I think with some patients it's a measurable aspect of their decline and they are not ready to face it. Especially with hospice patients, this can be a big issue.
A more personalized approach with education works with some people, reproaching a subject with a different spin. Sometimes focusing on what they still can do, and how a fall could change this.
Hoyers can be scary to look at. I've actually let a patient hoyer me so they can see how it works. And show them the different safety features and considerations involved with a transfer.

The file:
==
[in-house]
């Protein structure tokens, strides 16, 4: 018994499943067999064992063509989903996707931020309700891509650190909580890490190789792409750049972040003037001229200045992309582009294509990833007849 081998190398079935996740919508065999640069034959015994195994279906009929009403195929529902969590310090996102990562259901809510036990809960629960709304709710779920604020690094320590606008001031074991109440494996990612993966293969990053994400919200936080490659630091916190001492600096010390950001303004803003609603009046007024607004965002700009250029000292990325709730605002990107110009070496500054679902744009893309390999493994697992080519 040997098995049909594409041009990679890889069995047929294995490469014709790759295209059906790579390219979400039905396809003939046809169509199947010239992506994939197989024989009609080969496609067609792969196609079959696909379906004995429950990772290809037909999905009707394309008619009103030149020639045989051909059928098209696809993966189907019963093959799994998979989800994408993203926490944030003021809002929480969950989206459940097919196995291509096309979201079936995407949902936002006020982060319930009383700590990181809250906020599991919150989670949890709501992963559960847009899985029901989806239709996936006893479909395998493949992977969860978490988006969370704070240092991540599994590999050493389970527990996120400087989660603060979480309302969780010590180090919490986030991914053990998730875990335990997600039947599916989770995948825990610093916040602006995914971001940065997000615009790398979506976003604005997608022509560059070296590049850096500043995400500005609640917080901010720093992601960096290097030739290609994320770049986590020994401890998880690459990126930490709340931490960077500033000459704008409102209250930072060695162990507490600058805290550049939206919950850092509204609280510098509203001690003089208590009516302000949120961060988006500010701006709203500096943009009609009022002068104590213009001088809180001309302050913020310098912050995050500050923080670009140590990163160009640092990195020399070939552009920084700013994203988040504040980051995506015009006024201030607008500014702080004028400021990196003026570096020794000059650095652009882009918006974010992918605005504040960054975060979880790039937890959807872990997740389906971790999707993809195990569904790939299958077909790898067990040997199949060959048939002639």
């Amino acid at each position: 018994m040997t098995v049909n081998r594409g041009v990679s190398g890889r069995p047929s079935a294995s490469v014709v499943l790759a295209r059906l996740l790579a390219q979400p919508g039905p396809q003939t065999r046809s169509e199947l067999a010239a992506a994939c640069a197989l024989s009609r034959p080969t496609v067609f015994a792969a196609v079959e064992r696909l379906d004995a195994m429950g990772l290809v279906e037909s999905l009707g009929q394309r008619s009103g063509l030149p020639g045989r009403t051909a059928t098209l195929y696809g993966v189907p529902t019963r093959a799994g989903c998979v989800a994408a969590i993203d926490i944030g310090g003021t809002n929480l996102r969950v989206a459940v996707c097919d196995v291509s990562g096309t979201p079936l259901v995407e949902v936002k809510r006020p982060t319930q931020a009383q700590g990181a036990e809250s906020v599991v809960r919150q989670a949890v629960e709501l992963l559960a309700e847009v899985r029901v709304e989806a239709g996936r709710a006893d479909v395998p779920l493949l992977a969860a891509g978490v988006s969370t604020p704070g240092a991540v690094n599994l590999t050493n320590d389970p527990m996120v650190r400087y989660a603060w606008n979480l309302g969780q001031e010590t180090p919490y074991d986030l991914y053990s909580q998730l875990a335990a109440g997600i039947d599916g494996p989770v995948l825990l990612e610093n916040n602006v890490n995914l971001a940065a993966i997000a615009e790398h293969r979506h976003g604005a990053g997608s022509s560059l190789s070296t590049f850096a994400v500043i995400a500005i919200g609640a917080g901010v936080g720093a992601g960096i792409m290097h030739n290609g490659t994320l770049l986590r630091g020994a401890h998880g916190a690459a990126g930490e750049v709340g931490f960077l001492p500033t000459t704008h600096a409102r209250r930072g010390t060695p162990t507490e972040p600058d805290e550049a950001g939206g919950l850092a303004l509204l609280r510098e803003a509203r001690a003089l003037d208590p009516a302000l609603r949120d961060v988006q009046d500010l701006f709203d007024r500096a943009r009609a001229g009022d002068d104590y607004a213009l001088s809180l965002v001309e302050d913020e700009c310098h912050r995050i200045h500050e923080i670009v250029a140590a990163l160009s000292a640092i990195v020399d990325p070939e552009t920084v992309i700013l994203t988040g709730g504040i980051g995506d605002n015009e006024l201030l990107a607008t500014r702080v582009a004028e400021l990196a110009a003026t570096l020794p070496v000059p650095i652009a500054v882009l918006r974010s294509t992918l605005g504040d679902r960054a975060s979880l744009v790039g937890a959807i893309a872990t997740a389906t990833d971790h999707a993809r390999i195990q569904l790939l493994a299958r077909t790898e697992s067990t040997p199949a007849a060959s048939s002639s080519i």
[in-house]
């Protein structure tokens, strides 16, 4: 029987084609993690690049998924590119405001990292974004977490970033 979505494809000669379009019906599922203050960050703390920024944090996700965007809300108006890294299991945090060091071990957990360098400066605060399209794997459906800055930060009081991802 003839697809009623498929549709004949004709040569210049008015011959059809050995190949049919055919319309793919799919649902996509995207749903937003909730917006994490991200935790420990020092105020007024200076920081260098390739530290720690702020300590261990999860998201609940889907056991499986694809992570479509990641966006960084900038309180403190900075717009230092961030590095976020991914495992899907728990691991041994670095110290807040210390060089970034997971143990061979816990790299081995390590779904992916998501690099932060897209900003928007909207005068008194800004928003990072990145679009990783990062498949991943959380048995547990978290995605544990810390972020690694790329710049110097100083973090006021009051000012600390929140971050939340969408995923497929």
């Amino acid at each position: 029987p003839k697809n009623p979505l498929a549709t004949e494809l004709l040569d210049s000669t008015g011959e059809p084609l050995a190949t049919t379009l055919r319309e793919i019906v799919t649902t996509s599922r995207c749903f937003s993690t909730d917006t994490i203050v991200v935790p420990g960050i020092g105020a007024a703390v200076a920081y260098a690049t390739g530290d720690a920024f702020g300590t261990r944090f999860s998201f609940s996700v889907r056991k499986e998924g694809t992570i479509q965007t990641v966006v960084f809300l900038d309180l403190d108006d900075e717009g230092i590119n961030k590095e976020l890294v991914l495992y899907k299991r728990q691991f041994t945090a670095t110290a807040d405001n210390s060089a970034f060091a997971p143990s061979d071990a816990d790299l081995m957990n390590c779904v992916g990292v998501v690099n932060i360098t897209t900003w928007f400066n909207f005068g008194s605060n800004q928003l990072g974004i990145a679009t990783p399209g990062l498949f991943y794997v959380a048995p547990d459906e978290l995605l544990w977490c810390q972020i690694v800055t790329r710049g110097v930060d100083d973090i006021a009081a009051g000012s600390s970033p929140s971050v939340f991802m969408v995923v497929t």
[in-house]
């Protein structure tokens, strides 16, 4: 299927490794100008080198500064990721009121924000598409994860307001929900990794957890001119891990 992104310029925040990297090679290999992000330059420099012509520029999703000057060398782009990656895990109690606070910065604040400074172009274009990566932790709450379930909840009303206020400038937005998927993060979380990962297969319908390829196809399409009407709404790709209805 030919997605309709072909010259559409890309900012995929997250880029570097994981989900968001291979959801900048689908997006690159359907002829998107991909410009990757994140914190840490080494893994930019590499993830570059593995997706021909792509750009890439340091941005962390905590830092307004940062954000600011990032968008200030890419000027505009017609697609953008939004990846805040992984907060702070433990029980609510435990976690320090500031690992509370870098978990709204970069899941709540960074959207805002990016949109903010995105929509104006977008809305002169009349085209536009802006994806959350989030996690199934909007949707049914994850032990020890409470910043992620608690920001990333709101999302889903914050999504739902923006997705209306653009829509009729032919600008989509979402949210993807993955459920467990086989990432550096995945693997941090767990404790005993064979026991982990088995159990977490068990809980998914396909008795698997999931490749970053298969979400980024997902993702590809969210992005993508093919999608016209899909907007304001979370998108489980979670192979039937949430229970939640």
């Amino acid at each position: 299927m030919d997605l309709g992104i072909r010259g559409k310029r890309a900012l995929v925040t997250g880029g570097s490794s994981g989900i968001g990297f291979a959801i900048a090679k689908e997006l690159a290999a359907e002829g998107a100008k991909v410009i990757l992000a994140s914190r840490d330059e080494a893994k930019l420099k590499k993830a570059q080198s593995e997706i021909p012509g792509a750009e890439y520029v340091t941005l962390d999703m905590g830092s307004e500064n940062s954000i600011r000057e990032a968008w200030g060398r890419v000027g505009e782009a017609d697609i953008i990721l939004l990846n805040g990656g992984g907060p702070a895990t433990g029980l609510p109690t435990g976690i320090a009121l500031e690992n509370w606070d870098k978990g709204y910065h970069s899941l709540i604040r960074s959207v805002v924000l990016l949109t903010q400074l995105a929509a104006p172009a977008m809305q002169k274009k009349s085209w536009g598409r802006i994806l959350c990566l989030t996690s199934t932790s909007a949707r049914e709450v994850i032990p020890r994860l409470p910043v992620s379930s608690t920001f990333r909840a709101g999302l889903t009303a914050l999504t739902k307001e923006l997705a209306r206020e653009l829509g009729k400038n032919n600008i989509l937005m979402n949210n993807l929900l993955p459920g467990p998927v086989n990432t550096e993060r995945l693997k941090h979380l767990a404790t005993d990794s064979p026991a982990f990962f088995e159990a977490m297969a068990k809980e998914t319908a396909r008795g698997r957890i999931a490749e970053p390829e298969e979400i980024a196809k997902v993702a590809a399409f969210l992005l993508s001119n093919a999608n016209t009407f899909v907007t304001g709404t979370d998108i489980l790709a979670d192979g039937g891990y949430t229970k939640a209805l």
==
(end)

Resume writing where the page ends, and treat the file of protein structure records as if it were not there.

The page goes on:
Or involve the patient in this process, offering options and having them make suggestions/ input their care plan. Even if it's what you were planning to introduce all along. With hospice patients, many things are out of their control. Giving them a chance to make decisions is very helpful to them (and to the therapeutic relationship